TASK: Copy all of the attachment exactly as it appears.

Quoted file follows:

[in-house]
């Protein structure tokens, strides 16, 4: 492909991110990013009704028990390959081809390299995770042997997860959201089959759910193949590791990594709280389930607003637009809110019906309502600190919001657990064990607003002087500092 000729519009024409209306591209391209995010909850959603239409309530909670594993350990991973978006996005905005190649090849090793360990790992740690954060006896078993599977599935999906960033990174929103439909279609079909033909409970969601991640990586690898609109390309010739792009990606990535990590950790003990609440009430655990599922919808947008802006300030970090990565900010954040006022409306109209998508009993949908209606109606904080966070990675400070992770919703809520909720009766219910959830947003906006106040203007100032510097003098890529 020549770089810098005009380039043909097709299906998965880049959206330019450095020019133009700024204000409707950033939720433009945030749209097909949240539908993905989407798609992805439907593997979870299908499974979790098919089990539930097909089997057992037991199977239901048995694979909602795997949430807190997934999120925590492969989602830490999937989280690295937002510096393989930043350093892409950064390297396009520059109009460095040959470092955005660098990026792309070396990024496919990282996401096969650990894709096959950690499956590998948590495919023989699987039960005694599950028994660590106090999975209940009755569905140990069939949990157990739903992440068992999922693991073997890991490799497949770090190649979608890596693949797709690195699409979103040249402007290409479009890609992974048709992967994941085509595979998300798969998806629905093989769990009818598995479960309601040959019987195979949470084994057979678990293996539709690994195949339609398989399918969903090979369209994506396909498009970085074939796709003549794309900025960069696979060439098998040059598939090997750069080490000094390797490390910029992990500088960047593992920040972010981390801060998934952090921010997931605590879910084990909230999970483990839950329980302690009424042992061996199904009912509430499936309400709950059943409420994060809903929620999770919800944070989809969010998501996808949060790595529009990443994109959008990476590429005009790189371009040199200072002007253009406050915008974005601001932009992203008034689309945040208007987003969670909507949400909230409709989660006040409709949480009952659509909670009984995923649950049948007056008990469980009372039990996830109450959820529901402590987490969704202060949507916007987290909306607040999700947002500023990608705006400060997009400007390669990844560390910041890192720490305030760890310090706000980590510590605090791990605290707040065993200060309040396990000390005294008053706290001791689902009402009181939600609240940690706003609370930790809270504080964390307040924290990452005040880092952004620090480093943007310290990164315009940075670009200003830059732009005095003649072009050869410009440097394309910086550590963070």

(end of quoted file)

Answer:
[in-house]
């Protein structure tokens, strides 16, 4: 492909991110990013009704028990390959081809390299995770042997997860959201089959759910193949590791990594709280389930607003637009809110019906309502600190919001657990064990607003002087500092 000729519009024409209306591209391209995010909850959603239409309530909670594993350990991973978006996005905005190649090849090793360990790992740690954060006896078993599977599935999906960033990174929103439909279609079909033909409970969601991640990586690898609109390309010739792009990606990535990590950790003990609440009430655990599922919808947008802006300030970090990565900010954040006022409306109209998508009993949908209606109606904080966070990675400070992770919703809520909720009766219910959830947003906006106040203007100032510097003098890529 020549770089810098005009380039043909097709299906998965880049959206330019450095020019133009700024204000409707950033939720433009945030749209097909949240539908993905989407798609992805439907593997979870299908499974979790098919089990539930097909089997057992037991199977239901048995694979909602795997949430807190997934999120925590492969989602830490999937989280690295937002510096393989930043350093892409950064390297396009520059109009460095040959470092955005660098990026792309070396990024496919990282996401096969650990894709096959950690499956590998948590495919023989699987039960005694599950028994660590106090999975209940009755569905140990069939949990157990739903992440068992999922693991073997890991490799497949770090190649979608890596693949797709690195699409979103040249402007290409479009890609992974048709992967994941085509595979998300798969998806629905093989769990009818598995479960309601040959019987195979949470084994057979678990293996539709690994195949339609398989399918969903090979369209994506396909498009970085074939796709003549794309900025960069696979060439098998040059598939090997750069080490000094390797490390910029992990500088960047593992920040972010981390801060998934952090921010997931605590879910084990909230999970483990839950329980302690009424042992061996199904009912509430499936309400709950059943409420994060809903929620999770919800944070989809969010998501996808949060790595529009990443994109959008990476590429005009790189371009040199200072002007253009406050915008974005601001932009992203008034689309945040208007987003969670909507949400909230409709989660006040409709949480009952659509909670009984995923649950049948007056008990469980009372039990996830109450959820529901402590987490969704202060949507916007987290909306607040999700947002500023990608705006400060997009400007390669990844560390910041890192720490305030760890310090706000980590510590605090791990605290707040065993200060309040396990000390005294008053706290001791689902009402009181939600609240940690706003609370930790809270504080964390307040924290990452005040880092952004620090480093943007310290990164315009940075670009200003830059732009005095003649072009050869410009440097394309910086550590963070």